Semiconductor: Mistaken Identities

Pull Quote: ""We're not hiding away in the art scene, we like to engage a bit more and communicate what we do.""

Feature by Liam Arnold | 10 Feb 2007
In 2001, Semiconductor created a visual manifestation of QT?'s qqq; a fifty-three second experimentation in blasting static, squealing reverb and minimalist crackles, balanced neatly between sound-art and glitch music. Semiconductor rendered these explosions of sound as viruses battling in a virtual world, and with its precise intertwining of sound and image, it was a truly unique piece of work. So MTV used it as an ident.

Becoming an audio-visual palette-cleanser for the bastion of commercial music seems an odd fate for the work of the first artists-in-residence at the NASA Space Sciences Laboratory (Berkeley, CA), but it's symptomatic of Semiconductor's continual expansion and ability to transcend confines posed by genre. Ruth Jarman, one half of Semiconductor, describes the bizarre situation of a residency at a science laboratory as "terrifying, because we had no idea what we were walking into and it was the first time they'd had artists in the science lab… It was a pretty big experiment." Meeting at university, Ruth and fellow art student Joseph Gerhadt formed the Semiconductor project and began to make what they call "sound films"; a combination of computer animation and found images that were directly connected to an original soundtrack. Semiconductor released one of the first ever independently produced DVDs, Hi-Fi Rise, in 2001, bringing together their early 'sound films' and the work of other audio-visual artists. They have just released the Worlds in Flux DVD (Fatcat), composed entirely of their own work, on which they showcase collaborations with experimental artists like Max Richter, Christian Vogel and the spellcheck nightmare that is Gæoudjiparl, as well as their music videos for Múm, QT? and Double Adaptor.

From early on, Semiconductor established their status as cross-overs, simultaneously curating a series of art events called E.M.I (Electro-Magnetic Interference) and a London club night called Nesh, both of which saw performance with their Sonic Inc. software. Any monkey with a laptop and a few psychedelic images can make poor visuals and hypnotise a club, but Semiconductor stand out for their precise co-ordination between sight and sound, appealing technically and emotionally. The Sonic Inc. excerpts showcased on Worlds in Flux render image and noise indistinguishable; bass throbs swell as fuzzy lines twang, sound waves crystallise into three-dimensional forms and tinny, skittering static lurks in the corners of the screen. The inverse is also applicable though, and on Brilliant Noise they collaged N.A.S.A archive footage of the sun and used the flaring light to trigger organic, melancholic electro-noise that hypnotically swoops and crackles. Joe explains: "We used the luminescence of parts of the image to control the sound… we essentially allowed the archive footage of the sun to create the soundtrack." The Brilliant Noise film comes with eleven other soundtracks as well, and each reinvents the film differently, from the climatic narrative of Christian Vogel's single note drones to the moody, disconsolate air of Max Richter's sonata of cello and tape.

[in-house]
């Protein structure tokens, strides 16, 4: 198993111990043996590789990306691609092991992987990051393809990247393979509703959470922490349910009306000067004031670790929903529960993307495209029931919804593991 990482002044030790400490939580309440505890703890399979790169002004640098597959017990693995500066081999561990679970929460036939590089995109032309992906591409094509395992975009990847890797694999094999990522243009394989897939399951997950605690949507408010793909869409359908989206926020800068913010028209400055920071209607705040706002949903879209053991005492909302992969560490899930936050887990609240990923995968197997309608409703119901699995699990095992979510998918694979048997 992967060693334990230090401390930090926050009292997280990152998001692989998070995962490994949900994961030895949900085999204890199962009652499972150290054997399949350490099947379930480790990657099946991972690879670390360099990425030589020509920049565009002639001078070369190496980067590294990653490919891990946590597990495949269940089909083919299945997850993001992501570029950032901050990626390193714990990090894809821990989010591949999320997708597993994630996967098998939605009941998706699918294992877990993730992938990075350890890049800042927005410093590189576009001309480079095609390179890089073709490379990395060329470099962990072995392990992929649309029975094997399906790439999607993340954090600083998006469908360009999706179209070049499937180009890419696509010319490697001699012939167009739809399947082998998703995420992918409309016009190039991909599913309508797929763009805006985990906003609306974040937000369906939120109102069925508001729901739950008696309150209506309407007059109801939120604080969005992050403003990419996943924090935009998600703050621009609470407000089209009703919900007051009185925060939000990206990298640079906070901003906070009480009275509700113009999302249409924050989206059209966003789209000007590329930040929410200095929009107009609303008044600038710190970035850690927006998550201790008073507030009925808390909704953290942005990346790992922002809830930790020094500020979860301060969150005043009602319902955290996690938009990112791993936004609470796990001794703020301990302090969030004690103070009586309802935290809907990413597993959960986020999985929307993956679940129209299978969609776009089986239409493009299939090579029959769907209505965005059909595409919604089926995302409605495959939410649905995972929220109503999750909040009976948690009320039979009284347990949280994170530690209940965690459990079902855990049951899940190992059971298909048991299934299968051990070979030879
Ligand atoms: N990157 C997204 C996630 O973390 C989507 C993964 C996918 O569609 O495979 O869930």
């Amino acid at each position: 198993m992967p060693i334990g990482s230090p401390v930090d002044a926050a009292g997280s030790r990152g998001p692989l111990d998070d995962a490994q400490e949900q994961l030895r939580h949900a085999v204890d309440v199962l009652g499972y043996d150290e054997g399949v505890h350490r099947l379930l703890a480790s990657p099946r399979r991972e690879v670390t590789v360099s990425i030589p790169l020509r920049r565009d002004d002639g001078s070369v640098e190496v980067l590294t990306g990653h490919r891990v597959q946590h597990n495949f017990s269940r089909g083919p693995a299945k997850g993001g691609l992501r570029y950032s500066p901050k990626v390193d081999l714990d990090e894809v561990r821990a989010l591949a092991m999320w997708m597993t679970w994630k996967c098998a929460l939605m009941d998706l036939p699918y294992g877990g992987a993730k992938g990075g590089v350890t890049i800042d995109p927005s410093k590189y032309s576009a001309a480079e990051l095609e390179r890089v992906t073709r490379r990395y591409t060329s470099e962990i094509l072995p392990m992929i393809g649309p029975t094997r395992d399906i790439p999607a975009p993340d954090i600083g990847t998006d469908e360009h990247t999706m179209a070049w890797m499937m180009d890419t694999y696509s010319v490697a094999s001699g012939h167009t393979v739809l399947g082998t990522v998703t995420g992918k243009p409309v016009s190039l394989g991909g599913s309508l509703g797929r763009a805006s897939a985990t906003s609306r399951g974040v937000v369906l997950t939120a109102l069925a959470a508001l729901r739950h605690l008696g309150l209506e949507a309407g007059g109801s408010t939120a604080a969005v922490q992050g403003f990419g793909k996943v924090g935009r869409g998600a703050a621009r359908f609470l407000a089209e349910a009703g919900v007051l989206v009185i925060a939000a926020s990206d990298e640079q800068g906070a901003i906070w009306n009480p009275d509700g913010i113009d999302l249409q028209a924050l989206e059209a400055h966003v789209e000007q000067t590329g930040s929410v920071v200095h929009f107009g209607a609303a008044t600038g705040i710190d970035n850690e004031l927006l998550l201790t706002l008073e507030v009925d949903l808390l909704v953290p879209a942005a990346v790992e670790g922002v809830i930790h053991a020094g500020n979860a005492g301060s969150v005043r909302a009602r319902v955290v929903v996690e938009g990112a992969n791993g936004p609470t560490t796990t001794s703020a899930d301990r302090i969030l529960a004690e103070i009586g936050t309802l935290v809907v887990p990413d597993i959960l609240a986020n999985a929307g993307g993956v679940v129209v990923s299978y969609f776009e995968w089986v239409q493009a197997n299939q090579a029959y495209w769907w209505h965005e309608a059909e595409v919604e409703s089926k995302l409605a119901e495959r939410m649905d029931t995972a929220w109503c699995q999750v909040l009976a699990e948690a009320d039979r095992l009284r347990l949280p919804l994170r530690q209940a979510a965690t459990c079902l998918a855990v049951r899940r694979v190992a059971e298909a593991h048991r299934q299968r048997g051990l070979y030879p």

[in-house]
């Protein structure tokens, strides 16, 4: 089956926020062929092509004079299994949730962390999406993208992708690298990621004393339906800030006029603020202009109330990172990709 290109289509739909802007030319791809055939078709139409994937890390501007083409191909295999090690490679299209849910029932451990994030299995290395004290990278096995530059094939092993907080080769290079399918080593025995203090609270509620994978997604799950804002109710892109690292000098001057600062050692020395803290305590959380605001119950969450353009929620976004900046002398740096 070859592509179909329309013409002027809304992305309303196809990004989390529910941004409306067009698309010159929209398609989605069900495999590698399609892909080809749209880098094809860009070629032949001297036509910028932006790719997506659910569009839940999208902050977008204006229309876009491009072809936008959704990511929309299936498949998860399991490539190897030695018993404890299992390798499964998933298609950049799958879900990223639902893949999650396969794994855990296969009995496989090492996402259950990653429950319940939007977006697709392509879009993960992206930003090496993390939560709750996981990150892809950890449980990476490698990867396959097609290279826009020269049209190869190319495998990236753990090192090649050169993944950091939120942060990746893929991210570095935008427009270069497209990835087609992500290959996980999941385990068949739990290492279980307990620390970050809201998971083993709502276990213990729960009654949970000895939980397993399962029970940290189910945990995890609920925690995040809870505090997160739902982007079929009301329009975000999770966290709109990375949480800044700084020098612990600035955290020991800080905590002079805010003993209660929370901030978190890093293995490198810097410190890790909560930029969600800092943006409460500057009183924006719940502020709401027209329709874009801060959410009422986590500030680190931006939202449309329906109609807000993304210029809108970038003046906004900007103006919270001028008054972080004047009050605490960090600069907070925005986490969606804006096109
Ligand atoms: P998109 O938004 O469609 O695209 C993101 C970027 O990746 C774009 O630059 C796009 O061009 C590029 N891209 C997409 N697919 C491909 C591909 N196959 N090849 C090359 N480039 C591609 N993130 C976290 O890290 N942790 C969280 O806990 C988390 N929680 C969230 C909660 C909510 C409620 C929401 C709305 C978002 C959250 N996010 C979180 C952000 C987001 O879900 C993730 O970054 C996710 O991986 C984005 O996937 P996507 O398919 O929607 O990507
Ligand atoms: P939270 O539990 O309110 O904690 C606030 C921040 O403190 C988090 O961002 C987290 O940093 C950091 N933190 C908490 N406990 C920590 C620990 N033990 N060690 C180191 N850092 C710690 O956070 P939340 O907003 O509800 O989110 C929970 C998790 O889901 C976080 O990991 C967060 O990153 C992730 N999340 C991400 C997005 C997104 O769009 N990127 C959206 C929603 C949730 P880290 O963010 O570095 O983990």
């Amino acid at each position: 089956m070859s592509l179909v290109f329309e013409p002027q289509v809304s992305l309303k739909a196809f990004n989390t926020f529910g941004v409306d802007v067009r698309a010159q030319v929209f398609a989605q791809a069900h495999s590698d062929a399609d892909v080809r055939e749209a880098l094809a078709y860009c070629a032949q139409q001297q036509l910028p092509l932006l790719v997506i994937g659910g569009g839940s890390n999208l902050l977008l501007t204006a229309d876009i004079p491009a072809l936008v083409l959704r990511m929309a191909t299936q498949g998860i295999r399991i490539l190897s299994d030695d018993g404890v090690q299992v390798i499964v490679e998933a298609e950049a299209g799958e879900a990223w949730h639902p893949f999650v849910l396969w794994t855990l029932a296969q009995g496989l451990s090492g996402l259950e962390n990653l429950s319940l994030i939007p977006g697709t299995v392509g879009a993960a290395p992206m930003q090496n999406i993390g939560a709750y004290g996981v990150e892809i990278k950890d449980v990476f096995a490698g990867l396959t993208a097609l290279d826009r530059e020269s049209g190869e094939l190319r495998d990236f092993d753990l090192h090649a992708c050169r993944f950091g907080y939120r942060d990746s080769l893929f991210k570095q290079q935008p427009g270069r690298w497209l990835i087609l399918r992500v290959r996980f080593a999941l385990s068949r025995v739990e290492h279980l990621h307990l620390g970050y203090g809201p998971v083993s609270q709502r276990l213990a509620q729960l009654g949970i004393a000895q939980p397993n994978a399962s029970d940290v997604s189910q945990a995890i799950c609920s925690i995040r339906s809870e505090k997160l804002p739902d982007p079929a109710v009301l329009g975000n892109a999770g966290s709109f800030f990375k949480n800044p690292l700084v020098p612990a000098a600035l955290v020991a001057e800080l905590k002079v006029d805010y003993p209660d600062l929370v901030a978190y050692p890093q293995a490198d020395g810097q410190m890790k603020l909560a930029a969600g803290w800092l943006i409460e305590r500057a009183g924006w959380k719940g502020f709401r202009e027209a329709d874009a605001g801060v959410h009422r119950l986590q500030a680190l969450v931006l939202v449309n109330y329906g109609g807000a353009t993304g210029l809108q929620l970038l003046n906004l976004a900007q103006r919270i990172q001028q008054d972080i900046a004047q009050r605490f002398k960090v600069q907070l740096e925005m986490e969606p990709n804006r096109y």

In circulating their work, Semiconductor behave more like the electronic musicians they work with, and despite the weighty intellectual probes into geology, landscapes, chaos theory and artificial intelligence, Joe claims that they "like to think about these films in the same way that a musician would create an album of music tracks… instead of one film in an art gallery that has ten copies that sell for ten thousand pounds each, we get work out there." Ruth describes the two of them as "Oddballs", adding: "We're not hiding away in the art scene, we like to engage a bit more and communicate what we do." It's reminiscent of the Warp Records pioneers like Squarepusher, Autechre, or the AFX/Chris Cunningham collaborations; as much for procrastinating art musos enthralled by the interplay of sound and image as for face-chewing Venetian Snares fans chasing the next evolution of noise.

With the exception of a couple of excerpts from Sonic Inc and the gnarly glitch-fuelled breaks of Digital Anthrax (accompanied by raving computerised polygons) the pieces on Worlds in Flux shy away from beats and club music, and are imbued with tranquillity, a reverence for nature and an introspective feel. Ruth tells me that this advance from their earlier days is tied to a knowledge of their central preoccupations: "we're very much about the notion of the limits of human perception." Discussing their piece created with millions of years of seismic data from Northumbria, Joe adds that they "constantly forget how insignificant we are, or we try to hide it away in our minds, so when we make our films, we try to remind people of the overpowering force of nature." It's captured beautifully and this is powerful stuff in its own right.
Worlds in Flux is available now on Fatcat Records. Their Animate! Commission, Magnetic Media will appear on Channel 4 in Autumn.